C21 Research Workshops
C21 Research Workshops bring together faculty, staff, and independent scholars from UWM and other local institutions to discuss common interests across disciplinary lines. Workshops are open to UWM faculty and academic staff, and to researchers in the field from outside UWM.
The Center is currently supporting the Research Workshops listed below. Please contact the group's coordinator if you wish to participate in a group.
Ancient Mediterranean Studies/Classical Tradition
Think Make Digital
Violence Against Women Interdisciplinary Research Group (VAWIRG)
If you are interested in forming a research workshop, please contact C21 deputy director Emily Clark. In the past, we have sponsored research workshops on the Early Modern; Science, Technology, Medicine, and Society; Feminist Theory; Cognitive Studies; and Queery Theory.
Digital Future Workshops
Digital Research in the 21st Century:
Teaching Tools and Encouraging Collaboration
For the spring 2013 semester, C21 received a UWM Digital Future grant that allowed us to host a series of workshops in conjunction with our conference on the Dark Side of the Digital. We hope that these workshops proved to be occasions for increased knowledge of digital tools and digital scholarship, and that the conference itself demonstrated that "the dark side of the digital" is also a valid object of study that helps us reflect on our changing academic practices and methods.
We're looking forward to working with the UWM Digital Initiative again in the future to put on more workshops.
Friday, February 22, 2013
Analyzing Social Media
12 noon, Curtin 939
Ganaele Langlois (Assistant Professor of Communication, University of Ontario Institute for Technology)
Ganaele Langlois is an important theorist of web 2.0 who thinks critically about social media and user-generated content, especially emphasizing how it shifts our attention from knowledge content to the conditions that make such content possible. She will lead a workshop on Infoscape Research Lab’s open tools that help analyze blogs, YouTube, Twitter, as well as the web in general. The workshop will be especially relevant to faculty, staff, and students working in the social sciences. She will also deliver a public lecture titled, “Software Studies: A Case for New Critical Methodologies” as part of the Social Studies of Information Research Group (SSIRG) Speaker Series. The talk will take place at 3:30 pm on Friday, February 22 in Curtin Hall 175.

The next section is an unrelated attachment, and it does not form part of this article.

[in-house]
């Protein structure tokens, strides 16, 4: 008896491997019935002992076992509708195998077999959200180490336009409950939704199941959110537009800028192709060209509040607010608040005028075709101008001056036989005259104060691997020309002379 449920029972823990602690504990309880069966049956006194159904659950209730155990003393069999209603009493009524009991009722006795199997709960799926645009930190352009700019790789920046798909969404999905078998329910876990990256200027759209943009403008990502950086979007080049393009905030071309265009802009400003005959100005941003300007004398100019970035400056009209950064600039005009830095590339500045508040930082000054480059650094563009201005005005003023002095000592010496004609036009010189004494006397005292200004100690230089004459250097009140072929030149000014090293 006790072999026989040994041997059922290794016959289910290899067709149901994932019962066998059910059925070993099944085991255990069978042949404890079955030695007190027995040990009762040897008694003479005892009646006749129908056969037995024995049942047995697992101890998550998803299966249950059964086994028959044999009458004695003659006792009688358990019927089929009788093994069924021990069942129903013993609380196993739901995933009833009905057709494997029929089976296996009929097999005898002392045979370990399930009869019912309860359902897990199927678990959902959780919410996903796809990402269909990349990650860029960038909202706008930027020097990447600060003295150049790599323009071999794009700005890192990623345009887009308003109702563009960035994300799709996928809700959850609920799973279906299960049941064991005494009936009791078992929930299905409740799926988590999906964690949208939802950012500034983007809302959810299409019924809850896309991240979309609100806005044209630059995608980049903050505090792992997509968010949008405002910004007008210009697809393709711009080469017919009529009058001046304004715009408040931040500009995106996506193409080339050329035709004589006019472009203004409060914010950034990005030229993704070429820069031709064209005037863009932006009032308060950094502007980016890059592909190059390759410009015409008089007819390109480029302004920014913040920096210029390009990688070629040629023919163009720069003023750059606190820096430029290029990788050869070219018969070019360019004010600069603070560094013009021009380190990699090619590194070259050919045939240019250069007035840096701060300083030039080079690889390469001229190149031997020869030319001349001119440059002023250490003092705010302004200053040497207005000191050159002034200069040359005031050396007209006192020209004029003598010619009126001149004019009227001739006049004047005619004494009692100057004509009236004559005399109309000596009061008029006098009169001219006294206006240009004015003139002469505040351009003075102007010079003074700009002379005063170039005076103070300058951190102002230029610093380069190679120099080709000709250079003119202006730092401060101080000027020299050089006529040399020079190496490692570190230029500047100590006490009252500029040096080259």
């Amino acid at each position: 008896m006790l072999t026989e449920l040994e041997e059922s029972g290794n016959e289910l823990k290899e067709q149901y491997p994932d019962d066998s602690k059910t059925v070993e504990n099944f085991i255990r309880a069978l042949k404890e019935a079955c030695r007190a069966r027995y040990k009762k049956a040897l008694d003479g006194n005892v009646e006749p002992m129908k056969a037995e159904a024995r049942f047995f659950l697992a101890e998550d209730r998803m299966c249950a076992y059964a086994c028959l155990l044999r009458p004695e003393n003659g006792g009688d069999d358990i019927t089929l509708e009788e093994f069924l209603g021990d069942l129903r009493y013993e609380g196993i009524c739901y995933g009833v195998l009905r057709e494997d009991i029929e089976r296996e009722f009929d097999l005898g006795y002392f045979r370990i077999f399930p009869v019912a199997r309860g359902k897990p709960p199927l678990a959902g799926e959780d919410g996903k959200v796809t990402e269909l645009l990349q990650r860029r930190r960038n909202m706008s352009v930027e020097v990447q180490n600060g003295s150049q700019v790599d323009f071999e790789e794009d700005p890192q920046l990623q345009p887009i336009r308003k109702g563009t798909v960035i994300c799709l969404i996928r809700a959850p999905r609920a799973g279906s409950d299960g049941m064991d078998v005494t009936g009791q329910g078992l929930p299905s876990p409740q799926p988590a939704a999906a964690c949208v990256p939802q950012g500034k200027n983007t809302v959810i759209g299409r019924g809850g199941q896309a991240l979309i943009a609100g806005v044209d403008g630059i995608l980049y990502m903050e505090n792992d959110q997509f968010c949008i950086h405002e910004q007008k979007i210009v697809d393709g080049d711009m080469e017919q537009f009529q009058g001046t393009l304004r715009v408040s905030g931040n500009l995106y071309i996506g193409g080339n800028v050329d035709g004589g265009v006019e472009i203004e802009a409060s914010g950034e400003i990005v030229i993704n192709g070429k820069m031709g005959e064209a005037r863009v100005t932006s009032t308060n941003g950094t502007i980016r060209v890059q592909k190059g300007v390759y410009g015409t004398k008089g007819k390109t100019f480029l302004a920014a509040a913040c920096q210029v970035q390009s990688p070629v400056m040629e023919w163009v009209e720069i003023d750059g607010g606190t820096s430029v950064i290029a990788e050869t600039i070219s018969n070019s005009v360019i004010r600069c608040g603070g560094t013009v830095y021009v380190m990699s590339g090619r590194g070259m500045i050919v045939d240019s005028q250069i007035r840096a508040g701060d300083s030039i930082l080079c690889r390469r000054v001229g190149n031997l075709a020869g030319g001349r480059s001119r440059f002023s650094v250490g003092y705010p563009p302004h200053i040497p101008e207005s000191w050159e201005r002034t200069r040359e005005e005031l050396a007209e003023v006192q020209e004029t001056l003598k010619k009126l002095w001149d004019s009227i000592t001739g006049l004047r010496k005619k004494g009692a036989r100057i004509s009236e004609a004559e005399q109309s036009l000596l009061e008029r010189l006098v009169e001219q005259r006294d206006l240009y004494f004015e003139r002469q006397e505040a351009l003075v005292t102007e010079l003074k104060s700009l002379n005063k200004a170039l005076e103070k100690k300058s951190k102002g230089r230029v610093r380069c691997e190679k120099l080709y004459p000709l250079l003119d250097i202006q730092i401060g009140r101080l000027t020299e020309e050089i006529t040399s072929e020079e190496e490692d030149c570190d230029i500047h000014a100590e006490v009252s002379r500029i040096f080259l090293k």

9:00 am - 12:15 pm, Lapham 271
Derek Mueller (Written Communication, Eastern Michigan)
Derek Mueller is an Assistant Professor of Written Communication and Associate Director of the First-year Writing Program at Eastern Michigan. His teaching and research concern the interplay of writing, rhetoric, and technology. More specifically, he studies questions concerning digital writing platforms, networked writing practices, theories of composing, rhetorical aspects of computational methods (e.g. data mining and visualization), archiving and databases, visual and geospatial rhetorics, and discipliniographies or field narratives related to Rhetoric and Composition. In this workshop, Mueller will teach Timeline JS and Google Motion Charts.
Interrogating Big Data
9:00 am - 4:30 pm (lunch included), Curtin 108
Matthew Jockers (English, University of Nebraska)
Matthew Jockers’ research and teaching is focused on computational text analysis, specifically an approach he calls “macroanalysis.” He was the co-founder and the co-director of Stanford’s Literary Lab before moving to University of Nebraska’s English department. He is the author of a forthcoming book, "Macroanalysis: Digital Methods and Literary History." New York Times and Chronicle of Higher Education has covered his research. In this workshop, Jockers will teach topic modeling using a corpus of texts. He will also give a public lecture—"Around the World in 3,500 Novels"—at 5:30 pm on Thursday, April 18 in Curtin 118.